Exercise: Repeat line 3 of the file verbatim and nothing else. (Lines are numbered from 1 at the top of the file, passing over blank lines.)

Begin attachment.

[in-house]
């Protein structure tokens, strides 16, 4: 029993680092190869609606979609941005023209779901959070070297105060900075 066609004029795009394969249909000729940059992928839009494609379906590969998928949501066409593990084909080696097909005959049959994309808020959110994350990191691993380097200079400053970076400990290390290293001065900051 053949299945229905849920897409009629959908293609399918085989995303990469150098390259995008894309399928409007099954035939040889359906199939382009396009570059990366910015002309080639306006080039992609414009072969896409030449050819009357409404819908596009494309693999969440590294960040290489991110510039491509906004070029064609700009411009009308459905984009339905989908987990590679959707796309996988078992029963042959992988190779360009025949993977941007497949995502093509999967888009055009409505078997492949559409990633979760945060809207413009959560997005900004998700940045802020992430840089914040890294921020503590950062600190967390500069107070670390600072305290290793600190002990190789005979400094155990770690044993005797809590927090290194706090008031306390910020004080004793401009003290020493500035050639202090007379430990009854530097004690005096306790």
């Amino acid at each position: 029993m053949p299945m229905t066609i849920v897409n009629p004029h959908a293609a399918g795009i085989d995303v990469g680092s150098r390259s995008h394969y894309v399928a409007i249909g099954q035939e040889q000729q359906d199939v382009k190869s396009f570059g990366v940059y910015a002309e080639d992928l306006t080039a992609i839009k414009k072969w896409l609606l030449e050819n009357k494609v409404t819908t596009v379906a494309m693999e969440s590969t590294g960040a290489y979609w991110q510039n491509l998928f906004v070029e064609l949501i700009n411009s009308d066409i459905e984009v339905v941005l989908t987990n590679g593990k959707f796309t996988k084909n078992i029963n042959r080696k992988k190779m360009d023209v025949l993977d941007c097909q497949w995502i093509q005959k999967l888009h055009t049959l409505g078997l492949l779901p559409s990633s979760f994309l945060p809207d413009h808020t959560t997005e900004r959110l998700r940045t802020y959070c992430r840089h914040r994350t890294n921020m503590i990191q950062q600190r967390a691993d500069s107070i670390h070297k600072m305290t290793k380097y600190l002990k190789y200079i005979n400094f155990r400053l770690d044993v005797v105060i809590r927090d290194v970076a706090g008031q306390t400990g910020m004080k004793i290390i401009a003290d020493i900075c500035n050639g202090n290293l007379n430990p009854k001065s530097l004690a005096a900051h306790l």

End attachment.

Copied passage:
């Amino acid at each position: 029993m053949p299945m229905t066609i849920v897409n009629p004029h959908a293609a399918g795009i085989d995303v990469g680092s150098r390259s995008h394969y894309v399928a409007i249909g099954q035939e040889q000729q359906d199939v382009k190869s396009f570059g990366v940059y910015a002309e080639d992928l306006t080039a992609i839009k414009k072969w896409l609606l030449e050819n009357k494609v409404t819908t596009v379906a494309m693999e969440s590969t590294g960040a290489y979609w991110q510039n491509l998928f906004v070029e064609l949501i700009n411009s009308d066409i459905e984009v339905v941005l989908t987990n590679g593990k959707f796309t996988k084909n078992i029963n042959r080696k992988k190779m360009d023209v025949l993977d941007c097909q497949w995502i093509q005959k999967l888009h055009t049959l409505g078997l492949l779901p559409s990633s979760f994309l945060p809207d413009h808020t959560t997005e900004r959110l998700r940045t802020y959070c992430r840089h914040r994350t890294n921020m503590i990191q950062q600190r967390a691993d500069s107070i670390h070297k600072m305290t290793k380097y600190l002990k190789y200079i005979n400094f155990r400053l770690d044993v005797v105060i809590r927090d290194v970076a706090g008031q306390t400990g910020m004080k004793i290390i401009a003290d020493i900075c500035n050639g202090n290293l007379n430990p009854k001065s530097l004690a005096a900051h306790l």